Sweeping north from the Apennines to the fertile Po valley, Emilia Romagna is one of the most fertile and productive regions of Italy. Colourful, noble and friendly land, Emilia Romagna offers a large variety of landscapes and local riches. In particular, over 50.000 hectares are dedicated to vines which are 33% DOC or DOCG recognized.
Emilia-Romagna's viticultural heritage dates back as far as the seventh century B.C., ranking it among the older of Italy's wine regions. Vines were introduced here by the Etruscans and later adopted by the Romans, who used the Via Aemilia road (after which the region is named) to transport wine between its cities. The beverage of Bacchus still plays a fundamental role in the culture of the region. Actually, Emilia Romagna is fourth among Italy’s 20 regions for wine production with 33% of their wines being DOC or DOCG recognized.
The region is divided in two distinct geographical and cultural areas: Emilia, in the western part, and Romagna, in the eastern part. Emilia is the indisputable homeland of the many “Lambrusco”, sparkling red wines - or like they are used to call them, sharp and alive. In Romagna the production is mainly about dry and sweet wines, both white, mainly produced with Albana, Pignoletto, Trebbiano Romagnolo and Pagadebit (Bombino Bianco) grapes, as well as red, mainly produced with Sangiovese grapes. Among the most common “international” varieties in Emilia-Romagna are mentioned: Chardonnay, Sauvignon Blanc, Cabernet Sauvignon and Merlot.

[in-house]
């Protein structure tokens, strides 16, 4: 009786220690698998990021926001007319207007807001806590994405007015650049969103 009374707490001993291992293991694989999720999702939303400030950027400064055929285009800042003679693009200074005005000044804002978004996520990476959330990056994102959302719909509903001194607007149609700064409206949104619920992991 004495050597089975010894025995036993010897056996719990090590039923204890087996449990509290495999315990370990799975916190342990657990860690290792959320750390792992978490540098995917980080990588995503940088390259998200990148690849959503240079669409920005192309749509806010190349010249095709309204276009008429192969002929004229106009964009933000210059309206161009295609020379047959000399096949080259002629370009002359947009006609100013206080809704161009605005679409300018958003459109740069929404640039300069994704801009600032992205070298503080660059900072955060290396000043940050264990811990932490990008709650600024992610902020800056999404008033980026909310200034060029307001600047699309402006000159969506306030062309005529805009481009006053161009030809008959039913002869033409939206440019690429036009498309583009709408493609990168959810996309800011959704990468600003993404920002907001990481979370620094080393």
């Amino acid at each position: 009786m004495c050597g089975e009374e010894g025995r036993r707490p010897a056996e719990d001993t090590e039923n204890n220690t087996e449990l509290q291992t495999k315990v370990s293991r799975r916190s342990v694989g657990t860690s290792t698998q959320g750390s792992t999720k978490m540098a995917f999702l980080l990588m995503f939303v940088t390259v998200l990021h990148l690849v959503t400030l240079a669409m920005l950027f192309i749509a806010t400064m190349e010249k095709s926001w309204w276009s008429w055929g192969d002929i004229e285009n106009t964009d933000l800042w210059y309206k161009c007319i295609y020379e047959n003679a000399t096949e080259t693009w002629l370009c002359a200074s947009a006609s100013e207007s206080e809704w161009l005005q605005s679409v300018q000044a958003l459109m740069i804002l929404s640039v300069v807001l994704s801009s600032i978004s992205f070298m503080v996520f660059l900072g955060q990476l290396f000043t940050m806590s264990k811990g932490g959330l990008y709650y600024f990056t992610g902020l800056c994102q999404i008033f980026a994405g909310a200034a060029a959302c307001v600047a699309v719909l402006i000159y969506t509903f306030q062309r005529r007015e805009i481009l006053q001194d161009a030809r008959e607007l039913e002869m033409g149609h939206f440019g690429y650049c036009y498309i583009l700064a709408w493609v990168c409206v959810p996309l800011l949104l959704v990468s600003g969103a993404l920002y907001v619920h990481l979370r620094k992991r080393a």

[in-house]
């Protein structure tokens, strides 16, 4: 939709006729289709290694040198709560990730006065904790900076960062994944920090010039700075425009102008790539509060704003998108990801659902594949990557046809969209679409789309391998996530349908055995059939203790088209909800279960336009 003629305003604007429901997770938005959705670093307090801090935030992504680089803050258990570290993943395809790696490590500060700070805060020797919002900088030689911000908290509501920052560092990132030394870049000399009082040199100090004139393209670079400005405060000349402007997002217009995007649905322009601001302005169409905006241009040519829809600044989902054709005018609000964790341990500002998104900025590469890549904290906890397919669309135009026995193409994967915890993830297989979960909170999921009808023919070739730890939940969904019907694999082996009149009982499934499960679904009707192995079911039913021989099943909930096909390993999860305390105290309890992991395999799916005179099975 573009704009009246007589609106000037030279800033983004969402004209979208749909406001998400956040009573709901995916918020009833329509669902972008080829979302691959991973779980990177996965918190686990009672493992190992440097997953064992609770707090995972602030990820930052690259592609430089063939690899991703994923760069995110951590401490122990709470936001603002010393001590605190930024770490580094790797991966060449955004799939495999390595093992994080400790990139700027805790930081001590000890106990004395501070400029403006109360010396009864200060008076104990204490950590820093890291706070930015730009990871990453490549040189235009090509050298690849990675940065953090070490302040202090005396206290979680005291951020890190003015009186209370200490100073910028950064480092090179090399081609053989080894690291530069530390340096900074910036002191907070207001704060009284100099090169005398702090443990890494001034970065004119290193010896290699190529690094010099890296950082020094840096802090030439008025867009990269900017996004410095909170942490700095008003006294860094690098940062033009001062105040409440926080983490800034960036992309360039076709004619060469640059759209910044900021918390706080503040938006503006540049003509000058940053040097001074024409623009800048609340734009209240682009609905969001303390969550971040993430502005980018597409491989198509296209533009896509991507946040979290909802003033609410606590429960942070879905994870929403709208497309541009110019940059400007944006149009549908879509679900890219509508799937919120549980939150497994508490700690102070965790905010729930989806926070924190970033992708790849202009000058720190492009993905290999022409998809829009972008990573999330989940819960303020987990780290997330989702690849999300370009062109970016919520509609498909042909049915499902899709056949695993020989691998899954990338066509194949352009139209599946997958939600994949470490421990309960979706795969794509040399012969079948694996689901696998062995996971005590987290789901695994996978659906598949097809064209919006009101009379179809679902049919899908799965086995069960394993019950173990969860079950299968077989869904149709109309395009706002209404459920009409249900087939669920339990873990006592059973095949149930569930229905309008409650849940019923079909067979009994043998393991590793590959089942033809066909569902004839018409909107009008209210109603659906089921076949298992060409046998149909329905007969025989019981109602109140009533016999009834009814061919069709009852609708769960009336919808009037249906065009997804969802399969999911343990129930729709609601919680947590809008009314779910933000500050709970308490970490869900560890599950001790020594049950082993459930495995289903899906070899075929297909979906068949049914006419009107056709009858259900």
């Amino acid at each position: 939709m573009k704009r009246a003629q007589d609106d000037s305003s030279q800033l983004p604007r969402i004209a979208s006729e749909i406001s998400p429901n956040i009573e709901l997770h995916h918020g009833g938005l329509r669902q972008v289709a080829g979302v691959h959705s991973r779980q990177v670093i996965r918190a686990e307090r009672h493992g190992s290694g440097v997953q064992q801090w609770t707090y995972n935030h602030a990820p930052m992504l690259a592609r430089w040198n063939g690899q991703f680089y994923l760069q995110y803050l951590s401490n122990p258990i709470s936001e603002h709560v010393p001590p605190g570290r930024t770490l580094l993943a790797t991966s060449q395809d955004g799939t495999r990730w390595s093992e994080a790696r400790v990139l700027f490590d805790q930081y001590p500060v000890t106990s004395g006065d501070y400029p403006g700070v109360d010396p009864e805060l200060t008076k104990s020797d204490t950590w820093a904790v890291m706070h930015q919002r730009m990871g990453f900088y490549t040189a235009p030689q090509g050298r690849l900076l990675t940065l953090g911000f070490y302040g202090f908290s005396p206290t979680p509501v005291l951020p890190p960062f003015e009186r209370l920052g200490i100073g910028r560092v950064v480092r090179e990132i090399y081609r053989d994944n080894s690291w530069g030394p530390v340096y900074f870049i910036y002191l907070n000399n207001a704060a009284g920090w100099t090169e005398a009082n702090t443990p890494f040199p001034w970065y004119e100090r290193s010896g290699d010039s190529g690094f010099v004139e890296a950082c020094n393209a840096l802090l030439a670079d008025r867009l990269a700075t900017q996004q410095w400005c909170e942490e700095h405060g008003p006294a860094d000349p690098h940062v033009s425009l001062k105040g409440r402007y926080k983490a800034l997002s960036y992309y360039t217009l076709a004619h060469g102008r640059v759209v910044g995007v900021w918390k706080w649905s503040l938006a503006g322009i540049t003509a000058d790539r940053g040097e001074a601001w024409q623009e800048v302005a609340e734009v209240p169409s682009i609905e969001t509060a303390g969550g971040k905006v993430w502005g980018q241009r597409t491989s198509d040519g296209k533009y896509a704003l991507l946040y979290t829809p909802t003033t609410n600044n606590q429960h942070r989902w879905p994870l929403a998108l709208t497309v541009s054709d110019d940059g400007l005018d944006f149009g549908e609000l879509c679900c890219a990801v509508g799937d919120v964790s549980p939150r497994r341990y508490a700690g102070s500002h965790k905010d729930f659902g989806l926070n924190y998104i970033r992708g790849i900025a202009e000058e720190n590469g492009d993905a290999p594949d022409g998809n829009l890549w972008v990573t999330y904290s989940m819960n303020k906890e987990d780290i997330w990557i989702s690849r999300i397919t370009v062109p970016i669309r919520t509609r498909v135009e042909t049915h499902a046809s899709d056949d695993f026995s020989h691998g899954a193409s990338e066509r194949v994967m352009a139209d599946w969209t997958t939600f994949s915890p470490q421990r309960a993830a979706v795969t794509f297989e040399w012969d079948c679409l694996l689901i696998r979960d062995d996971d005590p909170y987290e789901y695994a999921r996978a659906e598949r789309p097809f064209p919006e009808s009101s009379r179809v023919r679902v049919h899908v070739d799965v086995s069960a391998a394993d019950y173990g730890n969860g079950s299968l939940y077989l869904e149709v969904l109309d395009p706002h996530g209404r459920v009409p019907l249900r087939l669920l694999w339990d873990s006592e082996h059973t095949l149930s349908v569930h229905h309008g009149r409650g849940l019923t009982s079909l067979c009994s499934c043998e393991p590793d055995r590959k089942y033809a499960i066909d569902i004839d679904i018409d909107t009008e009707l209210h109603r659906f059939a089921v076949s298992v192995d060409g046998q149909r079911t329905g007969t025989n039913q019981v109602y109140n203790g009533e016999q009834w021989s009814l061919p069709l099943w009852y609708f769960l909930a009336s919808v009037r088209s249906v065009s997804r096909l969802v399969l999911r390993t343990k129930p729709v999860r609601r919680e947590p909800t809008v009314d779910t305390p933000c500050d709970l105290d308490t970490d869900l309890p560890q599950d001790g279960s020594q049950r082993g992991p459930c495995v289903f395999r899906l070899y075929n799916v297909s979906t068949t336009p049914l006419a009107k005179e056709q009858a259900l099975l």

Sangiovese di Romagna
As it is commonly known, the name Sangiovese derives from “Sangue di Giove” (blood of Jupiter), and many believe the definition derives from monte Giove (Jupiter mountain), near Santarcangelo di Romagna where the grape was clearly cultivated. The results obtained with Sangiovese in the land of Romagna are extremely interesting: from light wines to wines with a good body, with a dry but strong taste. Sangiovese di Romagna produced in the best hills of the denomination having an alcohol by volume not lesser than 12%, can make use of the “superiore” indication, whereas in case it was aged for a period not lesser than two years, it can use in the label the “riserva” indication.
The “appassimento” method
Appassimento is the process of natural partial dehydration of grapes to produce a greater concentration of colours, aromas and flavours in the wine. Since partially dried grapes also have a higher concentration of sugars, this system is often used to make sweet or very concentrated wines.